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Chip Linchpin ASML Joins Carmakers Warning of Vicious Cycle

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(Bloomberg) -- The global semiconductor shortage is hitting one of the industry’s most important gear makers, potentially creating a vicious cycle that will further strain supply to companies from Nissan Motor Co. to Apple Inc.

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ASML Holding NV, whose machines are essential to the production of advanced semiconductors, is waging a “daily fight” to secure chips for itself, Chief Executive Officer Peter Wennink warned. That’s why Europe’s largest producer of chipmaking equipment has set up a team dedicated to tracking down and procuring supplies around the world -- personally, if necessary.

“We are directly impacted, but not that we buy chips. Our suppliers do,” Wennink said in an online press conference on Wednesday. “We figure out which semiconductor manufacturers make these chips, then we pick up the phone and we call them up and say: ‘Can you help us?’”

ASML is the world’s only source of extreme ultraviolet lithography machines used by Taiwan Semiconductor Manufacturing Co., Samsung Electronics Co. and Intel Corp. for the most advanced fabrication. It remains on track to ship 55 of the bus-sized systems -- costing 150 million euros ($170 million) apiece -- this year and more in 2023, but demand still outstrips its capacity by 40% to 50% and it could take up to three years to rebalance that, the CEO said.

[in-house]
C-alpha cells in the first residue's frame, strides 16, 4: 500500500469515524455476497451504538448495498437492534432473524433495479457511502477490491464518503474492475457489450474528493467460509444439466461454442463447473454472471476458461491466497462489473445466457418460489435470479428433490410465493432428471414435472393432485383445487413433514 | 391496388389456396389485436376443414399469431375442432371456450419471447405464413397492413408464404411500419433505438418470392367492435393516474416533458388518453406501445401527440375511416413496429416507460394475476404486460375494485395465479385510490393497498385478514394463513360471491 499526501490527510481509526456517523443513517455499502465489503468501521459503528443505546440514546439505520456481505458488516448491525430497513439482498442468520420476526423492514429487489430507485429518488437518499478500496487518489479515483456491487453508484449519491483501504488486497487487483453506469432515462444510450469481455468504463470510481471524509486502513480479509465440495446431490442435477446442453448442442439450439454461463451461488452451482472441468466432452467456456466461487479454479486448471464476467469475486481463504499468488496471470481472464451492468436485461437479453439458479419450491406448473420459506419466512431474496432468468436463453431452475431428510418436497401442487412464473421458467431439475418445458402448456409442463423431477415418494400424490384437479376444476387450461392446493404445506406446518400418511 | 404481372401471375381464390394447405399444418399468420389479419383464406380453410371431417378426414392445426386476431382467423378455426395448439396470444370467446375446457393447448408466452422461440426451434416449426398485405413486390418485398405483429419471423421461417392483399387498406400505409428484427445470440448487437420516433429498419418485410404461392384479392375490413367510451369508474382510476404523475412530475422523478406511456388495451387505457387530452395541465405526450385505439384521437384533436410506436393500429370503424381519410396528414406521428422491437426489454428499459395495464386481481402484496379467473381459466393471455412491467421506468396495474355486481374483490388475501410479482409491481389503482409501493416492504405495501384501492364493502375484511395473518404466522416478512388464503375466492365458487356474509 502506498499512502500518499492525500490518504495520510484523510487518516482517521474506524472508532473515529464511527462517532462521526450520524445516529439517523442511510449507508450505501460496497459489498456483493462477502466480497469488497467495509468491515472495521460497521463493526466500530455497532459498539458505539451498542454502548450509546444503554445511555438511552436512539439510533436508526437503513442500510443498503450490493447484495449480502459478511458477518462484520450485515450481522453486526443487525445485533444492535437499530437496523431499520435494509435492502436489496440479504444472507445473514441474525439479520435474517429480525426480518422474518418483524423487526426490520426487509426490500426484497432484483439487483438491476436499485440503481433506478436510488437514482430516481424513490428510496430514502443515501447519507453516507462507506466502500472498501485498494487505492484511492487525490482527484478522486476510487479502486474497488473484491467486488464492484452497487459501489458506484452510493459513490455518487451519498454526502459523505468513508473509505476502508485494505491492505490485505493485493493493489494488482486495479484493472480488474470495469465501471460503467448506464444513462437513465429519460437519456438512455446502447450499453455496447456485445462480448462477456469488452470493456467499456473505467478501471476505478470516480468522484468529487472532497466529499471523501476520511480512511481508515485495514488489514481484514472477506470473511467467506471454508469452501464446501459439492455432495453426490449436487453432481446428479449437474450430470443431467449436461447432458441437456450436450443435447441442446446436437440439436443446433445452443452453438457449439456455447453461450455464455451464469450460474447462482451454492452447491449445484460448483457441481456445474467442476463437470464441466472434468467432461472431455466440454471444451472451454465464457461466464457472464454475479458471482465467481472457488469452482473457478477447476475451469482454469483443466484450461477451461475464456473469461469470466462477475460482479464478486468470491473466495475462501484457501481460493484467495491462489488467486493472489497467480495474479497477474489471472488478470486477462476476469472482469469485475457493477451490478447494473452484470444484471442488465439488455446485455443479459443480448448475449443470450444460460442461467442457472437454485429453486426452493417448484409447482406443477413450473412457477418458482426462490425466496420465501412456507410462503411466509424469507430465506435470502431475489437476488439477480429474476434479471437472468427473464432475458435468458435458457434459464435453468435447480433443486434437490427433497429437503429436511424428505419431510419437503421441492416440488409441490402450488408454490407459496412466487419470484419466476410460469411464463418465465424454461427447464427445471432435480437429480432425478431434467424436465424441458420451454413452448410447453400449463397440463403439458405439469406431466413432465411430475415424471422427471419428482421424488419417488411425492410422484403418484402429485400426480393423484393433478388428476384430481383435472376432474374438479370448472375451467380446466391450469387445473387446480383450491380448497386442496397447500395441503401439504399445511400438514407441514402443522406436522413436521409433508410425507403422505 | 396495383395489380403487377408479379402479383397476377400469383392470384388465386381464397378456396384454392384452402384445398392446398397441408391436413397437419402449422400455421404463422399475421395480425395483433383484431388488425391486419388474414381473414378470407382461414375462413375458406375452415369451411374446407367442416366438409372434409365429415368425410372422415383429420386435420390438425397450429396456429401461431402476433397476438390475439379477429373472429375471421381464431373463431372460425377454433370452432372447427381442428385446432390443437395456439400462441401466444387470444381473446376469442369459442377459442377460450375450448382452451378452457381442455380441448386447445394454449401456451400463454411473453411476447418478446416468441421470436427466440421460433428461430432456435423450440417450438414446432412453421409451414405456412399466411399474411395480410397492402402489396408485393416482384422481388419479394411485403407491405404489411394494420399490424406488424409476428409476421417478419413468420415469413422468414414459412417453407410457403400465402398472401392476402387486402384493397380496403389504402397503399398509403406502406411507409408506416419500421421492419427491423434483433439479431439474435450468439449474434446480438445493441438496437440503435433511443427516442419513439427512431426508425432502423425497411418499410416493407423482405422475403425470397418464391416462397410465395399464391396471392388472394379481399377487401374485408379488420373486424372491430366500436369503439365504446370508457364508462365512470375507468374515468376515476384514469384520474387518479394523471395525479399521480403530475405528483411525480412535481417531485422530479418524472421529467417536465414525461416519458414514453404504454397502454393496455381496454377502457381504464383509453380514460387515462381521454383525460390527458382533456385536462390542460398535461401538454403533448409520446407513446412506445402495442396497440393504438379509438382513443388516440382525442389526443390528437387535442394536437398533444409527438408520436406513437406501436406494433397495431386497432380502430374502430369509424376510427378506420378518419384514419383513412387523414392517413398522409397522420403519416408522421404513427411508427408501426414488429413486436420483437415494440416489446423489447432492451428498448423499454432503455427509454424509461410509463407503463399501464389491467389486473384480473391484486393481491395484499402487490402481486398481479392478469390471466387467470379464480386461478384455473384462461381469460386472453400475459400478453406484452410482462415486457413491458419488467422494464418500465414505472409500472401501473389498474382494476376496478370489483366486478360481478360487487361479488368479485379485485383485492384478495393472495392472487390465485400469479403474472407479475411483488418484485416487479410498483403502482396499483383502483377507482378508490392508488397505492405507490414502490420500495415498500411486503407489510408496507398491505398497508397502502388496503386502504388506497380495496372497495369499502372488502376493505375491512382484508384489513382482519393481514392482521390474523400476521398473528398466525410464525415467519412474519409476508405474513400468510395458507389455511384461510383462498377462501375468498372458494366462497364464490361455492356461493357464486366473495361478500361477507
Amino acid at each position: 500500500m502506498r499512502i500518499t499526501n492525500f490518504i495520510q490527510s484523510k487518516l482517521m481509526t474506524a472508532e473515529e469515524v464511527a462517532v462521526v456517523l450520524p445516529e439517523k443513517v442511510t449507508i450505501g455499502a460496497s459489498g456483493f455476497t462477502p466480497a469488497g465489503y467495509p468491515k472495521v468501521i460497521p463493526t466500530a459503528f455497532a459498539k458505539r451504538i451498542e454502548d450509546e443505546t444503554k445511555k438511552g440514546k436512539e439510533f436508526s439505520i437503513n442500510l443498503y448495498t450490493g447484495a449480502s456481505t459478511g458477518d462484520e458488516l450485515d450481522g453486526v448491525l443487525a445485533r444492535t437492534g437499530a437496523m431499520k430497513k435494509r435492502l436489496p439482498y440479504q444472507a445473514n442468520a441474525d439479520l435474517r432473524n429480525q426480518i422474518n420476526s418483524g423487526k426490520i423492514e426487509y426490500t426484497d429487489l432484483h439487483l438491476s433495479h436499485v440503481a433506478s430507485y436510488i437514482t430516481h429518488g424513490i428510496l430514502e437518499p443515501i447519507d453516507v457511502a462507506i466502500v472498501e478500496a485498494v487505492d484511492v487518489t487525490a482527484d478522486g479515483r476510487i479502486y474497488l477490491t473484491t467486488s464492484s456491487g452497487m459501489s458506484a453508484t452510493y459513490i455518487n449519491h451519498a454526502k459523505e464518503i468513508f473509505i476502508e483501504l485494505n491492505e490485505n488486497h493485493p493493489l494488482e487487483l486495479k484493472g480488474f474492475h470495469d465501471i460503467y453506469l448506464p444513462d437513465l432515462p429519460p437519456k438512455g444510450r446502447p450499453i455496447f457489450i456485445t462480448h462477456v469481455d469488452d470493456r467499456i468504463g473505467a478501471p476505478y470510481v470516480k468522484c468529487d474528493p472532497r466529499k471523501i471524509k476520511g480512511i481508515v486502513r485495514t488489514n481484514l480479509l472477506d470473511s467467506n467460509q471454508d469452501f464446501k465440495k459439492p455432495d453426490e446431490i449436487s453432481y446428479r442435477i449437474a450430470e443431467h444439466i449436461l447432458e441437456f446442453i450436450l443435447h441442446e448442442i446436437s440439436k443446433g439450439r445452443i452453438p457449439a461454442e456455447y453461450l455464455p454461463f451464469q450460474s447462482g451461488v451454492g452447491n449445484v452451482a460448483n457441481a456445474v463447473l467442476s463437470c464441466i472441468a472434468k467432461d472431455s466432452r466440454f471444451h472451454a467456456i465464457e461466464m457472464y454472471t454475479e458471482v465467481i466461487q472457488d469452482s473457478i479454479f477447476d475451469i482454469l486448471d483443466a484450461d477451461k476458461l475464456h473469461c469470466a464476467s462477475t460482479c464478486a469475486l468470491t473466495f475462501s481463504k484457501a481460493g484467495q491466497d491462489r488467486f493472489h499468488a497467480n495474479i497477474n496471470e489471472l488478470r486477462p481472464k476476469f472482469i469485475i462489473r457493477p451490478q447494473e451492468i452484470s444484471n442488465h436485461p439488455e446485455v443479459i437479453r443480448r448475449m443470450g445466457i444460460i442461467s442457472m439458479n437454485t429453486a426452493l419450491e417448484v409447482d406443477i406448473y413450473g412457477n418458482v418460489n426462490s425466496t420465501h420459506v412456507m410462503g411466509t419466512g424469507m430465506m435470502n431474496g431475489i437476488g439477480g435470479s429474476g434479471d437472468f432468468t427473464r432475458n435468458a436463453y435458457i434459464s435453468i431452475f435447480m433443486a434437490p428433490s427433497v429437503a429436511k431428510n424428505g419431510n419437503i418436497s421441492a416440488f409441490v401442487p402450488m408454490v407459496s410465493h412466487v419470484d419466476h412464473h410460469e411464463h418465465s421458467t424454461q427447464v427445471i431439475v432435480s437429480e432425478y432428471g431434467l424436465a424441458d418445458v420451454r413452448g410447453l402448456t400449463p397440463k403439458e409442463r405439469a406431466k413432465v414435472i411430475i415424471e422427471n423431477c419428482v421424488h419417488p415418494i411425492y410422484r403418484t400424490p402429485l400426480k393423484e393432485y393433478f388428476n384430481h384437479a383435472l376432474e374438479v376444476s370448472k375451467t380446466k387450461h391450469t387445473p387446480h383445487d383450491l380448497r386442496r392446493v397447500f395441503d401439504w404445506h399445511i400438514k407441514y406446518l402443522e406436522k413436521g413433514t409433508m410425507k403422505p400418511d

Its plight has raised the prospect of a never-ending loop where a shortage of chips hits gear makers, which then can’t crank out enough of the machines that TSMC and its peers need to actually produce semiconductors. That’s bad particularly for carmakers, the worst-hit of a plethora of industries by the shortages. Nissan Motor Co. CEO Makoto Uchida warned again on Thursday that production stoppages could persist, calling the situation uncertain.

ASML’s Attempt to Speed Up its Supply Hits Sales Forecasts

ASML hired close to 6,000 people in 2021 and is expanding headcount by thousands more this year. “Those people need to be trained, they need to get up the learning curve, and that will take time,” Wennink said.

Nissan is just the latest in a string of carmakers who’ve sounded the alarm going into 2022. Toyota Motor Corp. slashed its February production by almost 150,000 cars and said it would be “very difficult” to achieve its full-year target. A week earlier, Renault SA CEO Luca de Meo said he expects the chip crunch to continue haunting automakers through the rest of the year, saying disruptions are likely to peak in the first six months.

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